St. Louis County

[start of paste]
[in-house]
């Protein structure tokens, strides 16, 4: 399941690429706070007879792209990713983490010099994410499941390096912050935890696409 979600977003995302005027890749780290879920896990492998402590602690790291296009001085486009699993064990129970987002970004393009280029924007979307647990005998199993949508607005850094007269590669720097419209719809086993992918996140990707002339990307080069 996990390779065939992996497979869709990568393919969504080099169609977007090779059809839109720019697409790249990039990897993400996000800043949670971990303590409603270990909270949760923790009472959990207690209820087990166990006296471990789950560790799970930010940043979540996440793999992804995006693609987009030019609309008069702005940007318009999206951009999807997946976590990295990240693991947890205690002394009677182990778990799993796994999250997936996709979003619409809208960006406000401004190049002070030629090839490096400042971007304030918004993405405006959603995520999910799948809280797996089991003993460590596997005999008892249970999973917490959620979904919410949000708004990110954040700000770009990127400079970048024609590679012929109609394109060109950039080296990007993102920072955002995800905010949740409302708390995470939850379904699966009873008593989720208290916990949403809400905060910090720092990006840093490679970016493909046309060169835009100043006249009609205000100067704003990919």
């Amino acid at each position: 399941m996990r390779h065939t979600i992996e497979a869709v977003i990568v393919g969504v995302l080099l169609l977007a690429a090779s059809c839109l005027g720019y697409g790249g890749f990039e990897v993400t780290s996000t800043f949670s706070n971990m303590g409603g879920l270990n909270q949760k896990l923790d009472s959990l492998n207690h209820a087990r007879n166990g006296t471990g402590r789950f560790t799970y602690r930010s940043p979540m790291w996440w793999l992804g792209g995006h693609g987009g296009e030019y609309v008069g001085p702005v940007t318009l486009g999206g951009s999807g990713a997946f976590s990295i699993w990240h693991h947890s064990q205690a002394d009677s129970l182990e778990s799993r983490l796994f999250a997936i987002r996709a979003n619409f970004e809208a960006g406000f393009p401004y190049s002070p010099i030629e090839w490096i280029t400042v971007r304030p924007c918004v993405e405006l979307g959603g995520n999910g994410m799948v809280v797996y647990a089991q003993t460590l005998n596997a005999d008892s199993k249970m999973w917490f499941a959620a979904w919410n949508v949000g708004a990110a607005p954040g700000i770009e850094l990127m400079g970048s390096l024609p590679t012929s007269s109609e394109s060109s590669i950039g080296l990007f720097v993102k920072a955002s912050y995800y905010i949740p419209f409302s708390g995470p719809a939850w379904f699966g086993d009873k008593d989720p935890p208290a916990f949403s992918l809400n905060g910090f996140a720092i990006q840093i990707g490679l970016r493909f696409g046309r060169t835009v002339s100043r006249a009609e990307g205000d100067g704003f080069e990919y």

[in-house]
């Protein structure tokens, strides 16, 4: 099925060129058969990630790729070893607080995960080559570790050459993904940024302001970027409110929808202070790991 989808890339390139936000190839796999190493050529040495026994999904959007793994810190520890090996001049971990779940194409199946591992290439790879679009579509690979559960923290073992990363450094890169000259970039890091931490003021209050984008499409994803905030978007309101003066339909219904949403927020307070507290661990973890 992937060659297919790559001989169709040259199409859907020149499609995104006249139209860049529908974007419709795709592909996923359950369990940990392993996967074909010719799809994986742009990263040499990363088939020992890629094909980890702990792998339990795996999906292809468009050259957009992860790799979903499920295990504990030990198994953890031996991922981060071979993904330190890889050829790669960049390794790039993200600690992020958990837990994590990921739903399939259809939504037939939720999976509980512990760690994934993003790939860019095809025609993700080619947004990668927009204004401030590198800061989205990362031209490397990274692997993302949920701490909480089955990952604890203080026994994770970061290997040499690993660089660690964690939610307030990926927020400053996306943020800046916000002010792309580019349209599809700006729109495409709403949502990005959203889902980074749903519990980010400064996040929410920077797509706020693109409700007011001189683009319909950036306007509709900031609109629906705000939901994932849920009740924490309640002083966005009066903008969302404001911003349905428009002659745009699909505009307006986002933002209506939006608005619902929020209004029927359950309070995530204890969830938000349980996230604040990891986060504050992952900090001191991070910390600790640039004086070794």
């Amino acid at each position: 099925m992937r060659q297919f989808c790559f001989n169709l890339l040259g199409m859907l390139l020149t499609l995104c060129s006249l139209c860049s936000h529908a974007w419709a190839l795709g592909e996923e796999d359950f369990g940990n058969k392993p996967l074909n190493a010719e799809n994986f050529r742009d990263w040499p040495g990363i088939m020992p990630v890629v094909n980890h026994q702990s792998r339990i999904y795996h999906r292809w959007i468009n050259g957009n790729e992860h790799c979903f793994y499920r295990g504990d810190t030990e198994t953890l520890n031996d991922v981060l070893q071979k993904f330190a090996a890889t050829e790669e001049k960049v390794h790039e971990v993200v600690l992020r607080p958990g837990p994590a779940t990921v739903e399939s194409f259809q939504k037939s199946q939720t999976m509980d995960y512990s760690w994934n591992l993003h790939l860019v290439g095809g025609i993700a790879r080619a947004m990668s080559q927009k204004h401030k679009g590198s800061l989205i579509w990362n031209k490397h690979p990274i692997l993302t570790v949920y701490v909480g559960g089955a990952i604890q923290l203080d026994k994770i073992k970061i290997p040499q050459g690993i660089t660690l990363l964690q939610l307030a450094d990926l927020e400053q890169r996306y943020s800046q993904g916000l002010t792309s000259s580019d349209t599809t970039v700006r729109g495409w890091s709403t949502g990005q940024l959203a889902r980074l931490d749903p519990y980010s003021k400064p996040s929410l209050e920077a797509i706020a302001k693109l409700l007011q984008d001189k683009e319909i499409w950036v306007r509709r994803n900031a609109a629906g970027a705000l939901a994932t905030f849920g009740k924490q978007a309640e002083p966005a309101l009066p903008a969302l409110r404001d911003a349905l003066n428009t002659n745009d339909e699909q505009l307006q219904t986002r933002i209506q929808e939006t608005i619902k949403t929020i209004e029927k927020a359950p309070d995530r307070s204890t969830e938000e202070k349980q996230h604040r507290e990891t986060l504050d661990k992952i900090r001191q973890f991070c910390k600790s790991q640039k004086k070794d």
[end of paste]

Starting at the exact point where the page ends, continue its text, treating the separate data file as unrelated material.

Greenwood Cemetery was established in 1874 as the first commercial African-American cemetery in the St. Louis area. After emancipation and before the establishment of Greenwood, the majority of African-Americans in this area did not have a choice of burial location for their deceased family members – due to Jim Crow laws the potters fields and other city-owned cemeteries were the final resting places not only for indigents, but also for people of color no matter what their circumstances or status. Greenwood, with its rural location, park-like setting and 31.85 acres of beautiful well-kept grounds was a welcome change for the small but growing black middle class. Maintenance at the cemetery seems to have ended in the 1980s, as the cemetery showed a drastic loss in revenue due to decreased burials. In 1993 burials ceased at the cemetery due to deteriorating conditions and eventually vegetation was allowed to grow wild in all of Greenwood’s 31.85 acres, making it an impenetrable wilderness. Due to the many decades of neglect, the situation at Greenwood is grim. Much of the cemetery has been used as a dump site, the roads are impassable, stones have been toppled and buried, and shrubs and trees have now become impenetrable overgrowth. Despite current conditions, this site has potential as a cultural and historical resource. It has enormous potential for education, African-American genealogical research, and could be restored for hiking, biking and other activities.